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Equipment of the United States Army


Equipment of the United States Army

The Equipment of the United States Army can be subdivided into: infantry weapons, vehicles, aircraft, watercraft, and clothing.


  • Weapons 1
  • Artillery 2
  • Vehicles 3
    • Vehicle-mounted weapons 3.1
  • Aircraft 4
  • Vessels 5
  • Attire 6
  • See also 7
  • References 8


Model Image Caliber Type Origin Details
M9 9×19mm Pistol  Italy To be replaced by the Modular Handgun System[1][2]
M11 9×19mm Pistol   Switzerland To be replaced through the Modular Handgun System program.[1][2]
M1911 .45 ACP Pistol  United States Limited service
Submachine Gun
MP5 9×19mm Parabellum Submachine gun  Germany Used in night operations, close quarters, hostage rescue, and escort
MP7 4.6×30mm Submachine gun  Germany Used by Delta Force
Assault Rifles
M16 5.56×45mm NATO Assault rifle  United States Virtually universally phased out in favor of the M4.[3][4]
M4 5.56×45mm NATO Carbine  United States Standard service rifle.[5][6]
M231 FPW 5.56×45mm NATO Assault rifle  United States Modified M16 for use in the firing ports of the M2 Bradley
HK416 5.56×45mm NATO Assault rifle  Germany Used by Joint Special Operations Command
Mk 17 Mod 0 5.56×45mm NATO Assault rifle  Belgium  United States Used by all branches of USSOCOM
500 MILLS 12-gauge Shotgun  United States
M1014 12-gauge Shotgun  Italy
M26 MASS 12-gauge Shotgun  United States
M870 12 gauge Shotgun  United States
Machine Guns
M249 SAW 5.56×45mm Light machine gun  United States Belt-fed, but can be used with STANAG magazines[7][8]
M240 7.62×51mm NATO General purpose machine gun  United States Belt-fed[9][10]
M60 7.62×51mm NATO General purpose machine gun  United States To be replaced by the M240
Browning M2HB .50 BMG Heavy machine gun  United States Mounted on vehicles or tripods.[11]
DMRs and Sniper Rifles
M14 7.62×51mm NATO, Designated marksman rifle  United States
SDM-R 5.56×45mm NATO, Designated marksman rifle  United States Heavily modified M16-series semi-automatic rifle intended to provide increased accuracy at longer ranges
M110 7.62×51mm NATO Sniper rifle  United States
M2010 .300 Winchester Magnum Sniper rifle  United States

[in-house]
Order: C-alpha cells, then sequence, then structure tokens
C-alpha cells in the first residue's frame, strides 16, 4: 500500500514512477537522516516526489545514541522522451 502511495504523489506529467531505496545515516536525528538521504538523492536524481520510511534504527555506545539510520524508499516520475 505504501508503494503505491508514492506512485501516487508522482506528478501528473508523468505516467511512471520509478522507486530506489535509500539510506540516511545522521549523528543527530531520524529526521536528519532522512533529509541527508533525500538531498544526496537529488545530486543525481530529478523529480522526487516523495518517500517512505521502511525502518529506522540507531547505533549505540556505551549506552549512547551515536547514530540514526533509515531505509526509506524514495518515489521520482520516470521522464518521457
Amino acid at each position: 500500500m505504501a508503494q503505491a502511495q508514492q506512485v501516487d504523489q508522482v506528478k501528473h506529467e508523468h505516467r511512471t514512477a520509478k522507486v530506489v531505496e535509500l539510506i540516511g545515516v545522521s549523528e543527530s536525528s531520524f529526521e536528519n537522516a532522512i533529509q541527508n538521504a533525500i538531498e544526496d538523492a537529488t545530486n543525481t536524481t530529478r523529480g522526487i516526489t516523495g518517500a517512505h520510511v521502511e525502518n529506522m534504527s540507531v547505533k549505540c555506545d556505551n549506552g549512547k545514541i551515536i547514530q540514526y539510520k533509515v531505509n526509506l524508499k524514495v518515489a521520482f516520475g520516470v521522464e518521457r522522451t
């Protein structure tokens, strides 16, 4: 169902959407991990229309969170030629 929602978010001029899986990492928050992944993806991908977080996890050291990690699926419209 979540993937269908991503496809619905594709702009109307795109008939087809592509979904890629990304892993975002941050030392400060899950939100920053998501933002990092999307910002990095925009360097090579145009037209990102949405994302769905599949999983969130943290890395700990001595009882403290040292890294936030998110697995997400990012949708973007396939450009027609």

M107 .50 BMG Anti-materiel rifle, sniper rifle  United States
Mk 20 SSR 7.62×51mm Sniper rifle  Belgium  United States
Grenade-Based Weapons
Mk 19 40mm Automatic grenade launcher  United States Belt-fed.[12][13]
M203 40mm Grenade launcher  United States Single-shot underbarrel grenade launcher[14][15]
M320 40mm Grenade launcher  Germany Single-shot underbarrel or stand-alone grenade launcher
M67 Fragmentation grenade  United States
M18 Smoke grenade  United States
M8 Smoke grenade  United States
M84 Flashbang  United States
Portable Anti-Materiel Weapons
AT4 84mm Anti-tank weapon  Sweden
M141 83.5mm Anti-fortification  United States Single-shot shoulder-launched weapon designed to defeat hardened structures. Based on the SMAW
M72 LAW 66mm Anti-tank weapon  United States
M3 MAAWS[16] 84x246mm R Anti-tank recoilless rifle  Sweden
BGM-71 TOW Guided anti-tank missile  United States
FGM-148 Javelin Fire-and-forget anti-tank missile  United States
FIM-92 Stinger Anti-aircraft missile  United States


Model Image Caliber Origin Numbers Details
M224[17][18] 60 mm  United States Unknown
M252[19][20] 81 mm  United Kingdom Unknown
M120[21][22] 120 mm  Israel Unknown
M109 155 mm self-propelled howitzer  United States 950[23] [24]
M198 155 mm  United States 327
M777 155 mm gun-howitzer  United Kingdom ~403[25]
M119 105 mm howitzer  United Kingdom 392
Rocket Launchers
M270  United States 857[26] Armored, self-propelled, multiple rocket launcher
M142[27]  United States 340 M270 pod mounted on a standard Army Medium Tactical Vehicle (MTV) truck frame
Air Defense
C-RAM  United States Unknown Trailer-mounted version of the Phalanx CIWS
AN/TWQ-1  United States ~800[28] Self-propelled surface-to-air missile system mounted on a HMMWV
MIM-104  United States 1,100[29] Mobile, long-range(by US standards) surface-to-air missile with anti-ballistic missile capability


Name Image Origin Quantity Notes
HMMWV  United States 260,000[30] To be replaced by the Oshkosh L-ATV
Light Strike Vehicle  United States ????
Oshkosh L-ATV  United States Will replace the HMMWV. Oshkosh won a contract in 2015 to produce 49,100 vehicles for the Army to enter service from FY2018.[31]
RSOV  United Kingdom ????
M939 Truck
 United States ≈32,000[32] To be replaced by the FMTV
 United States 72,749[33]
 United States 13,000[34]
 United States 2,600[35]
Armoured Vehicles
M1 Abrams
 United States 5,567 active service[36] Main battle tank, 4,393 M1A1 and 2,385 M1 in storage,1,174 M1A2 and M1A2SEP variants, 8308 total
M1120 Series
 United States 4,466[37] Armored personnel carrier
 United States 6,000 active duty Armored personnel carrier
 United States 2,777[38] Armored car
Textron TAPV
 United States
???? Armored car
M2 Bradley
 United States 6,230 active service[39] Infantry fighting vehicle
M3 Bradley
 United States 500[40] Reconnaissance vehicle
M88 Hercules
 United States 748[41] Armored recovery vehicle
 United States ~490[42] Combat engineering vehicle
M93 Fox